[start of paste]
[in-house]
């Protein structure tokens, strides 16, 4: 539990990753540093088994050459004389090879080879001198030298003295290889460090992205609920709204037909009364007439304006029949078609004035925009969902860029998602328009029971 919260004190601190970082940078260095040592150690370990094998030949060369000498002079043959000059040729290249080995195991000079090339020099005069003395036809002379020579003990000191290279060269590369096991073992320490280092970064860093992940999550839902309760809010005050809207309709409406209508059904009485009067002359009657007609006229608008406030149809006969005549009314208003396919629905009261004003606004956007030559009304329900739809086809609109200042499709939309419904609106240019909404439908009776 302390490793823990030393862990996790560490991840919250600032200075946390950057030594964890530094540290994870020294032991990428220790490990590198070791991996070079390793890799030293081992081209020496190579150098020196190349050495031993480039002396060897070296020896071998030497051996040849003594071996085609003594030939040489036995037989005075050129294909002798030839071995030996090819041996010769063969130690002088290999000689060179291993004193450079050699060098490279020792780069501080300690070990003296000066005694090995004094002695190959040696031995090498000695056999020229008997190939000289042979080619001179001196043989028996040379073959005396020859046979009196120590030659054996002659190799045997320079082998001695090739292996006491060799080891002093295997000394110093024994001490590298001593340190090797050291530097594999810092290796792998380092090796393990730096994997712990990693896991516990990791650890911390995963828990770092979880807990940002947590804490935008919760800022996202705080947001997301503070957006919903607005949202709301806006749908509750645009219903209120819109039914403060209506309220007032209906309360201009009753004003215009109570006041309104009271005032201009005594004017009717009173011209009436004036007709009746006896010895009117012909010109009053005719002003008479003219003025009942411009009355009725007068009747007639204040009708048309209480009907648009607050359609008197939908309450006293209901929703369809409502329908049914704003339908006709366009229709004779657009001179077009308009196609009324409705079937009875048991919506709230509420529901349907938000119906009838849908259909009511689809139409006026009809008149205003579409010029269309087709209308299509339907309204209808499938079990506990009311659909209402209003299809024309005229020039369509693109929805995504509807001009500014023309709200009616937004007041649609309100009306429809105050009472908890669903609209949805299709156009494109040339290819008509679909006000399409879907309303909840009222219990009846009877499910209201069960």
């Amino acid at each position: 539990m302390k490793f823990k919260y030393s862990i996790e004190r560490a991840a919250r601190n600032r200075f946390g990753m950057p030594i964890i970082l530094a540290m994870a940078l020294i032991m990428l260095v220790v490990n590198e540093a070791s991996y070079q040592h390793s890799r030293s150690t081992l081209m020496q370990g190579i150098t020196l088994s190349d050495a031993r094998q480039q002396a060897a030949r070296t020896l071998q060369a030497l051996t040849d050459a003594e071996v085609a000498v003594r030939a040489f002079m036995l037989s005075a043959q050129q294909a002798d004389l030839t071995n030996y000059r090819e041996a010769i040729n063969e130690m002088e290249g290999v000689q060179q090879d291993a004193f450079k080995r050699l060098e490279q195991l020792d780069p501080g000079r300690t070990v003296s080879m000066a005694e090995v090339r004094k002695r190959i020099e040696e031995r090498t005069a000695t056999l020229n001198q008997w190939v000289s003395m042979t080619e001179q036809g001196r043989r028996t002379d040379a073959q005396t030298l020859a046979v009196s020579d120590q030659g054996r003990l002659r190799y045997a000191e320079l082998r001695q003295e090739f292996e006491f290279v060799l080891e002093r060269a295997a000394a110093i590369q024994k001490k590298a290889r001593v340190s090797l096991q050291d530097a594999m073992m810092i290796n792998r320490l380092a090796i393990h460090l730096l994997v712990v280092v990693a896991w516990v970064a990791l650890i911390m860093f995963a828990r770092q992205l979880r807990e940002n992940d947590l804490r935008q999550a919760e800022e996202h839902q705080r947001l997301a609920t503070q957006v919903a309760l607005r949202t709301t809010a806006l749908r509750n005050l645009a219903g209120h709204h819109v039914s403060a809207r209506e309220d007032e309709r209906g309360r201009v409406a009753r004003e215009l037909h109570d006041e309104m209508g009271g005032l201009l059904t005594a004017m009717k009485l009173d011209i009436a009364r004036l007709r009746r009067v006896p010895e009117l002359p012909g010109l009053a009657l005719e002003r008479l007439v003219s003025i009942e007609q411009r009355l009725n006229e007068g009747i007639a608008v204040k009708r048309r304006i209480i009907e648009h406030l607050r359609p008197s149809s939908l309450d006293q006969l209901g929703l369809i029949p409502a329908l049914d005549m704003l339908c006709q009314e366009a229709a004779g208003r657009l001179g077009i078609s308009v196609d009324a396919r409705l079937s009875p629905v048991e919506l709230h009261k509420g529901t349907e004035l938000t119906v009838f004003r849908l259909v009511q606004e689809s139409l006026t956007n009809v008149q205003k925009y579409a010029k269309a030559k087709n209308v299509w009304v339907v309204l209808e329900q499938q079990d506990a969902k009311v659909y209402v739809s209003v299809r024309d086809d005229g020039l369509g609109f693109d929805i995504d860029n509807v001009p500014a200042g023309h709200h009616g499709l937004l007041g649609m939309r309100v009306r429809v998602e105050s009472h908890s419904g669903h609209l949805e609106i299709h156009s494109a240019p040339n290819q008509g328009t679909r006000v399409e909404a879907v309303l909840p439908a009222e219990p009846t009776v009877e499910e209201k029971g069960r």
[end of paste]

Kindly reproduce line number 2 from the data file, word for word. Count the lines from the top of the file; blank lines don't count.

């Protein structure tokens, strides 16, 4: 539990990753540093088994050459004389090879080879001198030298003295290889460090992205609920709204037909009364007439304006029949078609004035925009969902860029998602328009029971 919260004190601190970082940078260095040592150690370990094998030949060369000498002079043959000059040729290249080995195991000079090339020099005069003395036809002379020579003990000191290279060269590369096991073992320490280092970064860093992940999550839902309760809010005050809207309709409406209508059904009485009067002359009657007609006229608008406030149809006969005549009314208003396919629905009261004003606004956007030559009304329900739809086809609109200042499709939309419904609106240019909404439908009776 302390490793823990030393862990996790560490991840919250600032200075946390950057030594964890530094540290994870020294032991990428220790490990590198070791991996070079390793890799030293081992081209020496190579150098020196190349050495031993480039002396060897070296020896071998030497051996040849003594071996085609003594030939040489036995037989005075050129294909002798030839071995030996090819041996010769063969130690002088290999000689060179291993004193450079050699060098490279020792780069501080300690070990003296000066005694090995004094002695190959040696031995090498000695056999020229008997190939000289042979080619001179001196043989028996040379073959005396020859046979009196120590030659054996002659190799045997320079082998001695090739292996006491060799080891002093295997000394110093024994001490590298001593340190090797050291530097594999810092290796792998380092090796393990730096994997712990990693896991516990990791650890911390995963828990770092979880807990940002947590804490935008919760800022996202705080947001997301503070957006919903607005949202709301806006749908509750645009219903209120819109039914403060209506309220007032209906309360201009009753004003215009109570006041309104009271005032201009005594004017009717009173011209009436004036007709009746006896010895009117012909010109009053005719002003008479003219003025009942411009009355009725007068009747007639204040009708048309209480009907648009607050359609008197939908309450006293209901929703369809409502329908049914704003339908006709366009229709004779657009001179077009308009196609009324409705079937009875048991919506709230509420529901349907938000119906009838849908259909009511689809139409006026009809008149205003579409010029269309087709209308299509339907309204209808499938079990506990009311659909209402209003299809024309005229020039369509693109929805995504509807001009500014023309709200009616937004007041649609309100009306429809105050009472908890669903609209949805299709156009494109040339290819008509679909006000399409879907309303909840009222219990009846009877499910209201069960």